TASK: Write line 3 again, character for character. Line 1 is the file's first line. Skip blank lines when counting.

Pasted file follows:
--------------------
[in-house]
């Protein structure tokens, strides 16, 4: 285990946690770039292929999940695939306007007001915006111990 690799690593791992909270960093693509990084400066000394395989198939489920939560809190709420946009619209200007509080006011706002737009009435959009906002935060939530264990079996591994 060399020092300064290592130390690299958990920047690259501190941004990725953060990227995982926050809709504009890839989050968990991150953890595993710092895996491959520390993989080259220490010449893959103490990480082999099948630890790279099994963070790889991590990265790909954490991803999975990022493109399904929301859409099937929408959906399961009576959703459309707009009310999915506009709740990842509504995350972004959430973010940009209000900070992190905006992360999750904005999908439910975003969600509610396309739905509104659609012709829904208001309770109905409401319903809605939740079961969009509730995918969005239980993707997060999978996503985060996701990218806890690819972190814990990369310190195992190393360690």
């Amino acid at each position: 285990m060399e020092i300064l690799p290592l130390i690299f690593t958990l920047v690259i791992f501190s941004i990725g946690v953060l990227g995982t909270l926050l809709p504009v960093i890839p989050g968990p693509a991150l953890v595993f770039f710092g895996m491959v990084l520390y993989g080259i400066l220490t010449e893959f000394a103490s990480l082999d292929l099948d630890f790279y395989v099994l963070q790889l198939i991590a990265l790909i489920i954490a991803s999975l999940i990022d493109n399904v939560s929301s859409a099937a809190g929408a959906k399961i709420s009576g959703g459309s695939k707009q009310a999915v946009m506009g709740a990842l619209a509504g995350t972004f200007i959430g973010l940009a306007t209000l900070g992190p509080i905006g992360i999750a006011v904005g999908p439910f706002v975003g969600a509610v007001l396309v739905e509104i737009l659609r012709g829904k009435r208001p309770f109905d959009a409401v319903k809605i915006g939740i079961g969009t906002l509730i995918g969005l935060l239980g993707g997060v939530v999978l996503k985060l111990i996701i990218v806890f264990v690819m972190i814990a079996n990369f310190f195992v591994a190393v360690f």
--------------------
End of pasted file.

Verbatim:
């Amino acid at each position: 285990m060399e020092i300064l690799p290592l130390i690299f690593t958990l920047v690259i791992f501190s941004i990725g946690v953060l990227g995982t909270l926050l809709p504009v960093i890839p989050g968990p693509a991150l953890v595993f770039f710092g895996m491959v990084l520390y993989g080259i400066l220490t010449e893959f000394a103490s990480l082999d292929l099948d630890f790279y395989v099994l963070q790889l198939i991590a990265l790909i489920i954490a991803s999975l999940i990022d493109n399904v939560s929301s859409a099937a809190g929408a959906k399961i709420s009576g959703g459309s695939k707009q009310a999915v946009m506009g709740a990842l619209a509504g995350t972004f200007i959430g973010l940009a306007t209000l900070g992190p509080i905006g992360i999750a006011v904005g999908p439910f706002v975003g969600a509610v007001l396309v739905e509104i737009l659609r012709g829904k009435r208001p309770f109905d959009a409401v319903k809605i915006g939740i079961g969009t906002l509730i995918g969005l935060l239980g993707g997060v939530v999978l996503k985060l111990i996701i990218v806890f264990v690819m972190i814990a079996n990369f310190f195992v591994a190393v360690f």